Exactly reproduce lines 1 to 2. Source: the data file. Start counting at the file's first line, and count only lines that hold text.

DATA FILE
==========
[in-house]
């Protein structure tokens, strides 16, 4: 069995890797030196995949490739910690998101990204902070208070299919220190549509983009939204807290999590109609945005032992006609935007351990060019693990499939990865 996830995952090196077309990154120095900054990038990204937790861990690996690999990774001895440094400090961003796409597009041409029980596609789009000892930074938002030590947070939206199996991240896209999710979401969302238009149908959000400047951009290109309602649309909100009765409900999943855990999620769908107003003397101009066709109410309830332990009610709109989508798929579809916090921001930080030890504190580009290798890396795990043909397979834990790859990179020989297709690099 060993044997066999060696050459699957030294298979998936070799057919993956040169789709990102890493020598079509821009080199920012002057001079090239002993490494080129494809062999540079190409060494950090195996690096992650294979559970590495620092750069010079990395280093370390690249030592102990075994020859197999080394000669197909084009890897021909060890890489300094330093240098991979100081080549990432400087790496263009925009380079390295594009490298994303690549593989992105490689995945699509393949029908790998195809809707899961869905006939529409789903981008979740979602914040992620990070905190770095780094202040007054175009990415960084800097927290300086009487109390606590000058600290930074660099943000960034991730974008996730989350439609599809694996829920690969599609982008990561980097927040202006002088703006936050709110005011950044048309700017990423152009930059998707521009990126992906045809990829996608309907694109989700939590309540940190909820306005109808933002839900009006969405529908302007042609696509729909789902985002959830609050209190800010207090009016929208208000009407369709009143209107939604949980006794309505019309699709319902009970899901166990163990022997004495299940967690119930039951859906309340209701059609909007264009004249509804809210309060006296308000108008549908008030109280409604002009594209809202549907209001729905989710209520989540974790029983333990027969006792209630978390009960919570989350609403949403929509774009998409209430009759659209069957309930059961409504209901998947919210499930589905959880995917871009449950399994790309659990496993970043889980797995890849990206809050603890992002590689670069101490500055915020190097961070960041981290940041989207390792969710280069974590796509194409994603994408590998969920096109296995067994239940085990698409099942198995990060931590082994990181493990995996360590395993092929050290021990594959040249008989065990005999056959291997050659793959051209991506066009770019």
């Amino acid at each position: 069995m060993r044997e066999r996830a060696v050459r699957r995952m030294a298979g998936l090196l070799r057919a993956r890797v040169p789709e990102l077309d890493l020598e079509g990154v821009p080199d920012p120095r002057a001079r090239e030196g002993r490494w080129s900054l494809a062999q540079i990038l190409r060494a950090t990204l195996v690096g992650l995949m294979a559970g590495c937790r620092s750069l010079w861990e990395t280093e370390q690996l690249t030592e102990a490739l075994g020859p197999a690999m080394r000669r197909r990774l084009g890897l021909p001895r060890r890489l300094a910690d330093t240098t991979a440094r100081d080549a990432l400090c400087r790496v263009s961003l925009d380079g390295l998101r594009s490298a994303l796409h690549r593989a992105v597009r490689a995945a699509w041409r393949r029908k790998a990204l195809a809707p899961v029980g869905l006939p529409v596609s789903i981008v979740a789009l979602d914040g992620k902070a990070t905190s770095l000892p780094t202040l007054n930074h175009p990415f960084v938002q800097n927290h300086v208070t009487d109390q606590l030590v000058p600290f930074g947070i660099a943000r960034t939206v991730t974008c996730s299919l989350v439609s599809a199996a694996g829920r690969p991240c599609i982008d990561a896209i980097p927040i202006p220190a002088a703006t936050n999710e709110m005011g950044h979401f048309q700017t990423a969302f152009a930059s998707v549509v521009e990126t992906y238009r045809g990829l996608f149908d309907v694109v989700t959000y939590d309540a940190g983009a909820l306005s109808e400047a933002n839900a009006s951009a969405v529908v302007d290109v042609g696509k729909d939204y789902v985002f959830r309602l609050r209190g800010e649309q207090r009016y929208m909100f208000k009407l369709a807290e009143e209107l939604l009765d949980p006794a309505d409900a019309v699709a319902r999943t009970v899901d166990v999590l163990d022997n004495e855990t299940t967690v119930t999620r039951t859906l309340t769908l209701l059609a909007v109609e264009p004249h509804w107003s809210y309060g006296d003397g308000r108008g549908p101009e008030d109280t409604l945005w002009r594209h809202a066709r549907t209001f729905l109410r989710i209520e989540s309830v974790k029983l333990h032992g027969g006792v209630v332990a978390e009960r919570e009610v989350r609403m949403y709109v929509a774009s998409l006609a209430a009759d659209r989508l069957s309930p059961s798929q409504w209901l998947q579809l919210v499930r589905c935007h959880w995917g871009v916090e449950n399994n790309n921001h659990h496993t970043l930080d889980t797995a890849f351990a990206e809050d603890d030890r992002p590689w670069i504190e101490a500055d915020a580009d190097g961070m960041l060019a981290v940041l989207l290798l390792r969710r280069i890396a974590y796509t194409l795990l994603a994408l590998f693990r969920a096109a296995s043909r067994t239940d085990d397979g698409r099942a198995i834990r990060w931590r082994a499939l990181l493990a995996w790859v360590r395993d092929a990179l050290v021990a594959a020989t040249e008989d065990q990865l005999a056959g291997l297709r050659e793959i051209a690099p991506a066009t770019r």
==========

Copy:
[in-house]
């Protein structure tokens, strides 16, 4: 069995890797030196995949490739910690998101990204902070208070299919220190549509983009939204807290999590109609945005032992006609935007351990060019693990499939990865 996830995952090196077309990154120095900054990038990204937790861990690996690999990774001895440094400090961003796409597009041409029980596609789009000892930074938002030590947070939206199996991240896209999710979401969302238009149908959000400047951009290109309602649309909100009765409900999943855990999620769908107003003397101009066709109410309830332990009610709109989508798929579809916090921001930080030890504190580009290798890396795990043909397979834990790859990179020989297709690099 060993044997066999060696050459699957030294298979998936070799057919993956040169789709990102890493020598079509821009080199920012002057001079090239002993490494080129494809062999540079190409060494950090195996690096992650294979559970590495620092750069010079990395280093370390690249030592102990075994020859197999080394000669197909084009890897021909060890890489300094330093240098991979100081080549990432400087790496263009925009380079390295594009490298994303690549593989992105490689995945699509393949029908790998195809809707899961869905006939529409789903981008979740979602914040992620990070905190770095780094202040007054175009990415960084800097927290300086009487109390606590000058600290930074660099943000960034991730974008996730989350439609599809694996829920690969599609982008990561980097927040202006002088703006936050709110005011950044048309700017990423152009930059998707521009990126992906045809990829996608309907694109989700939590309540940190909820306005109808933002839900009006969405529908302007042609696509729909789902985002959830609050209190800010207090009016929208208000009407369709009143209107939604949980006794309505019309699709319902009970899901166990163990022997004495299940967690119930039951859906309340209701059609909007264009004249509804809210309060006296308000108008549908008030109280409604002009594209809202549907209001729905989710209520989540974790029983333990027969006792209630978390009960919570989350609403949403929509774009998409209430009759659209069957309930059961409504209901998947919210499930589905959880995917871009449950399994790309659990496993970043889980797995890849990206809050603890992002590689670069101490500055915020190097961070960041981290940041989207390792969710280069974590796509194409994603994408590998969920096109296995067994239940085990698409099942198995990060931590082994990181493990995996360590395993092929050290021990594959040249008989065990005999056959291997050659793959051209991506066009770019």